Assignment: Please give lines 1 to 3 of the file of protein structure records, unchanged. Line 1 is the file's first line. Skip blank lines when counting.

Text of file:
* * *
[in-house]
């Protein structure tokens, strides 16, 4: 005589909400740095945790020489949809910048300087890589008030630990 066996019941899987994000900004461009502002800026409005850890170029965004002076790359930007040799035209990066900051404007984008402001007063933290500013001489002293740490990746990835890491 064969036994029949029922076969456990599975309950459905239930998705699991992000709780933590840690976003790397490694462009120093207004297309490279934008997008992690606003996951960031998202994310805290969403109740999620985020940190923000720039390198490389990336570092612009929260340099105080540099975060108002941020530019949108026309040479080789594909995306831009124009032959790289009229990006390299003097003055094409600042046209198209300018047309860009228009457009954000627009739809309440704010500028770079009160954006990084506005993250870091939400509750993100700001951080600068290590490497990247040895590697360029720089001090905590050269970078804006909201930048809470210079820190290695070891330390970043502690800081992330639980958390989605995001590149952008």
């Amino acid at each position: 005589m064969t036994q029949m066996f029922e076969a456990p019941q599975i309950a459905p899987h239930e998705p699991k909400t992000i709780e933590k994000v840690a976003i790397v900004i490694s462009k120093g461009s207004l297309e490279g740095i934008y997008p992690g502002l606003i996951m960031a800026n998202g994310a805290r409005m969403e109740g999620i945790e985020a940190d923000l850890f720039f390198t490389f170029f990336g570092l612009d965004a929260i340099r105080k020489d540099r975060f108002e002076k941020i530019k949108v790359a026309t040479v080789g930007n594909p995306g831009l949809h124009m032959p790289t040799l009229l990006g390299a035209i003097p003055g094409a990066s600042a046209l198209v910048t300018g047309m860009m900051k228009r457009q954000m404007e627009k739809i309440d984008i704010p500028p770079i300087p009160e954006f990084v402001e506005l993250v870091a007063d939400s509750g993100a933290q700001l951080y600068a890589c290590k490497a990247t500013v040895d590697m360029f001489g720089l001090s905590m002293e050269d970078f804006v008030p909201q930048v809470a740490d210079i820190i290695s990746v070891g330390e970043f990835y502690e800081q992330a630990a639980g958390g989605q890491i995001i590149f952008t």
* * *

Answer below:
[in-house]
């Protein structure tokens, strides 16, 4: 005589909400740095945790020489949809910048300087890589008030630990 066996019941899987994000900004461009502002800026409005850890170029965004002076790359930007040799035209990066900051404007984008402001007063933290500013001489002293740490990746990835890491 064969036994029949029922076969456990599975309950459905239930998705699991992000709780933590840690976003790397490694462009120093207004297309490279934008997008992690606003996951960031998202994310805290969403109740999620985020940190923000720039390198490389990336570092612009929260340099105080540099975060108002941020530019949108026309040479080789594909995306831009124009032959790289009229990006390299003097003055094409600042046209198209300018047309860009228009457009954000627009739809309440704010500028770079009160954006990084506005993250870091939400509750993100700001951080600068290590490497990247040895590697360029720089001090905590050269970078804006909201930048809470210079820190290695070891330390970043502690800081992330639980958390989605995001590149952008």
């Amino acid at each position: 005589m064969t036994q029949m066996f029922e076969a456990p019941q599975i309950a459905p899987h239930e998705p699991k909400t992000i709780e933590k994000v840690a976003i790397v900004i490694s462009k120093g461009s207004l297309e490279g740095i934008y997008p992690g502002l606003i996951m960031a800026n998202g994310a805290r409005m969403e109740g999620i945790e985020a940190d923000l850890f720039f390198t490389f170029f990336g570092l612009d965004a929260i340099r105080k020489d540099r975060f108002e002076k941020i530019k949108v790359a026309t040479v080789g930007n594909p995306g831009l949809h124009m032959p790289t040799l009229l990006g390299a035209i003097p003055g094409a990066s600042a046209l198209v910048t300018g047309m860009m900051k228009r457009q954000m404007e627009k739809i309440d984008i704010p500028p770079i300087p009160e954006f990084v402001e506005l993250v870091a007063d939400s509750g993100a933290q700001l951080y600068a890589c290590k490497a990247t500013v040895d590697m360029f001489g720089l001090s905590m002293e050269d970078f804006v008030p909201q930048v809470a740490d210079i820190i290695s990746v070891g330390e970043f990835y502690e800081q992330a630990a639980g958390g989605q890491i995001i590149f952008t």